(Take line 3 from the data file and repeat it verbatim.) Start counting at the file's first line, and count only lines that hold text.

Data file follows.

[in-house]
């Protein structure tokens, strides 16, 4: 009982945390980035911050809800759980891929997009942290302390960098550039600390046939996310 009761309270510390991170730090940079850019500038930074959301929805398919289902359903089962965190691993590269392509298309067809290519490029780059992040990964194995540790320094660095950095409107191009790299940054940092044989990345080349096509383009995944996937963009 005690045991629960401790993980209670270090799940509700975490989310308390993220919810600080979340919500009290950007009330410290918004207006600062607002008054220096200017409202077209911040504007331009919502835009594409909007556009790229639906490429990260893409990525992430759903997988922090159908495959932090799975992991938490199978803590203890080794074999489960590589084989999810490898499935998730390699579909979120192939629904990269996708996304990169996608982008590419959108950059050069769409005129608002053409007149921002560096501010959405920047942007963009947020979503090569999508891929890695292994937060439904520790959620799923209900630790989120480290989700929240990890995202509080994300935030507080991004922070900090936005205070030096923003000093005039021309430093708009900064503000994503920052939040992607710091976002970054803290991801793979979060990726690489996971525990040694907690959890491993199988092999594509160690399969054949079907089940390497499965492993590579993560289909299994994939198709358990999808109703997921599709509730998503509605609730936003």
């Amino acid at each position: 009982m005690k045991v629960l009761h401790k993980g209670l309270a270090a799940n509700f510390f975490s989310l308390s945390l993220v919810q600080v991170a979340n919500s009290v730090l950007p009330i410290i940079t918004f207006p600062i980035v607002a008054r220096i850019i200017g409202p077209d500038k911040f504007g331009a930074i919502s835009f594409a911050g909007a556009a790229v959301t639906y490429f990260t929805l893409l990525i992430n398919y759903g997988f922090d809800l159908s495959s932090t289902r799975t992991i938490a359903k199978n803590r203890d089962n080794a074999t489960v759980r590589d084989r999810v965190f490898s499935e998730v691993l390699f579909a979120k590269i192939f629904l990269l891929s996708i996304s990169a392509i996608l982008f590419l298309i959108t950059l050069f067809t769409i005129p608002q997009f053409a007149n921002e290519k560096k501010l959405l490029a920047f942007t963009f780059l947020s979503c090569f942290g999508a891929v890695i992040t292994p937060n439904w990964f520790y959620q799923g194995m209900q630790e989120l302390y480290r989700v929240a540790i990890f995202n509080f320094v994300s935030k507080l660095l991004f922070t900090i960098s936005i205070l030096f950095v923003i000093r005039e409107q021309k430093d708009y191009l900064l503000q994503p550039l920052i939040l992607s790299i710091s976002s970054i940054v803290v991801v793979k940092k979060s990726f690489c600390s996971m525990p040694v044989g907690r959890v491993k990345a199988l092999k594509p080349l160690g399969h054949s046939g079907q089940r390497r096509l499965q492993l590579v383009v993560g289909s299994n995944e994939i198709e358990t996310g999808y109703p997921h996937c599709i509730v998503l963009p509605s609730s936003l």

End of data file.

């Amino acid at each position: 009982m005690k045991v629960l009761h401790k993980g209670l309270a270090a799940n509700f510390f975490s989310l308390s945390l993220v919810q600080v991170a979340n919500s009290v730090l950007p009330i410290i940079t918004f207006p600062i980035v607002a008054r220096i850019i200017g409202p077209d500038k911040f504007g331009a930074i919502s835009f594409a911050g909007a556009a790229v959301t639906y490429f990260t929805l893409l990525i992430n398919y759903g997988f922090d809800l159908s495959s932090t289902r799975t992991i938490a359903k199978n803590r203890d089962n080794a074999t489960v759980r590589d084989r999810v965190f490898s499935e998730v691993l390699f579909a979120k590269i192939f629904l990269l891929s996708i996304s990169a392509i996608l982008f590419l298309i959108t950059l050069f067809t769409i005129p608002q997009f053409a007149n921002e290519k560096k501010l959405l490029a920047f942007t963009f780059l947020s979503c090569f942290g999508a891929v890695i992040t292994p937060n439904w990964f520790y959620q799923g194995m209900q630790e989120l302390y480290r989700v929240a540790i990890f995202n509080f320094v994300s935030k507080l660095l991004f922070t900090i960098s936005i205070l030096f950095v923003i000093r005039e409107q021309k430093d708009y191009l900064l503000q994503p550039l920052i939040l992607s790299i710091s976002s970054i940054v803290v991801v793979k940092k979060s990726f690489c600390s996971m525990p040694v044989g907690r959890v491993k990345a199988l092999k594509p080349l160690g399969h054949s046939g079907q089940r390497r096509l499965q492993l590579v383009v993560g289909s299994n995944e994939i198709e358990t996310g999808y109703p997921h996937c599709i509730v998503l963009p509605s609730s936003l």